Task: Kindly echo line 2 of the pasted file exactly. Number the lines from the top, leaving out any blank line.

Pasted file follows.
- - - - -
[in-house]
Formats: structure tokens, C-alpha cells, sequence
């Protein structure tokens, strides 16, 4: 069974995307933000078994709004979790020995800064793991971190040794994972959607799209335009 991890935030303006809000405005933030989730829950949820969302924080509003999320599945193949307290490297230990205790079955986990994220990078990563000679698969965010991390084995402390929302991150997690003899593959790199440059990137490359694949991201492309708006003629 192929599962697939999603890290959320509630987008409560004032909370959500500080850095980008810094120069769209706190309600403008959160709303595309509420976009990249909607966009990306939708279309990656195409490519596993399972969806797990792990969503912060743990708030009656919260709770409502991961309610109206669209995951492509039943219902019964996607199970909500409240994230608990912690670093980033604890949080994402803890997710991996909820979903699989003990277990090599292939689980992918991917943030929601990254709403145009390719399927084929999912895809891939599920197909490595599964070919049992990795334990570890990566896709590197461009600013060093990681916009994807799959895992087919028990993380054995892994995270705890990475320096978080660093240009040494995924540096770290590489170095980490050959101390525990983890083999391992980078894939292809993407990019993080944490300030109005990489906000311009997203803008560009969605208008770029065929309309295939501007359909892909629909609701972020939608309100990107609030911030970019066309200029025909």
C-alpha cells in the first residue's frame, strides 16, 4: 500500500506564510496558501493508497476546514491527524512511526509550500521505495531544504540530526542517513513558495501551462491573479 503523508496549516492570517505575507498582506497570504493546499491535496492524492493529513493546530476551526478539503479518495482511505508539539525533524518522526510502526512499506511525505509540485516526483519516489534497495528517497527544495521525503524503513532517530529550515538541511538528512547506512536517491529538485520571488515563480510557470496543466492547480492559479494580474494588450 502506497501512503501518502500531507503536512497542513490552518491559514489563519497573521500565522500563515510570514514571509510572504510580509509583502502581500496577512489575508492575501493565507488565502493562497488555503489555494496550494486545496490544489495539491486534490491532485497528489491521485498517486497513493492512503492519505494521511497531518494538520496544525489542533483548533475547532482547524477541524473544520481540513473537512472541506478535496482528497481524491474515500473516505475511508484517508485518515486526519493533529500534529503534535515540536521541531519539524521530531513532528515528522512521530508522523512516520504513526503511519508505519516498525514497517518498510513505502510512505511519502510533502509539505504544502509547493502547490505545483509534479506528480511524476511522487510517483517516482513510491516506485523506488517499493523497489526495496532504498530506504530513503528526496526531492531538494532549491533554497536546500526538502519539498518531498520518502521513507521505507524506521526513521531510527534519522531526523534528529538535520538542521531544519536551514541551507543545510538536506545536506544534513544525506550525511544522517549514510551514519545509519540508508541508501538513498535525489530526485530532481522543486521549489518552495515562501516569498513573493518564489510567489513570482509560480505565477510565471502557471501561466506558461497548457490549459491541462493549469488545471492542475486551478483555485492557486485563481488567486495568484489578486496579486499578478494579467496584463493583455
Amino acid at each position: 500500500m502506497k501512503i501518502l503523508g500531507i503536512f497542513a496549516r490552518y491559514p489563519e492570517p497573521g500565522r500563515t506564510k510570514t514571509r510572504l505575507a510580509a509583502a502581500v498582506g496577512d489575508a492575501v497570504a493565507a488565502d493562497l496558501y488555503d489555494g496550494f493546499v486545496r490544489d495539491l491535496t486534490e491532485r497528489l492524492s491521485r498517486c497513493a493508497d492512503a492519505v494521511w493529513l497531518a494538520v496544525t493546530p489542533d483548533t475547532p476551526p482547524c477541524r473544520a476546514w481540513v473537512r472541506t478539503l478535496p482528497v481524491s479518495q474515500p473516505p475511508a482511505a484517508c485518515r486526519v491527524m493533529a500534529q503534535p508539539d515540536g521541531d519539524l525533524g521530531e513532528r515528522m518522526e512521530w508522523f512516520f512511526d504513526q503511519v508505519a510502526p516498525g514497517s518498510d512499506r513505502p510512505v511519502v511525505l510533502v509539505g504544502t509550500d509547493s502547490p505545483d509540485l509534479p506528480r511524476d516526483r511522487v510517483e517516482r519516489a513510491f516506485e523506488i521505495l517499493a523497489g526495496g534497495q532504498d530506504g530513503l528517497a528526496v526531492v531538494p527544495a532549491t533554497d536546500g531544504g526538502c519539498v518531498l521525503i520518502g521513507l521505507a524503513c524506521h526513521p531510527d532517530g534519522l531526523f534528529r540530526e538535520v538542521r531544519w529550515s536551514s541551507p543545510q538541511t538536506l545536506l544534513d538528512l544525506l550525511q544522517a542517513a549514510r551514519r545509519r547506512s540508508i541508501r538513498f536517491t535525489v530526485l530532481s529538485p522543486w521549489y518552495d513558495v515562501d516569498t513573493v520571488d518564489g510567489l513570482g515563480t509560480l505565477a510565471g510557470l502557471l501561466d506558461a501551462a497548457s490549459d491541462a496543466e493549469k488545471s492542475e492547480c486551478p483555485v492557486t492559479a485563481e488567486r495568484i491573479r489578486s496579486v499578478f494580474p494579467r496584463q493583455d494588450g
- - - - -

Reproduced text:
Formats: structure tokens, C-alpha cells, sequence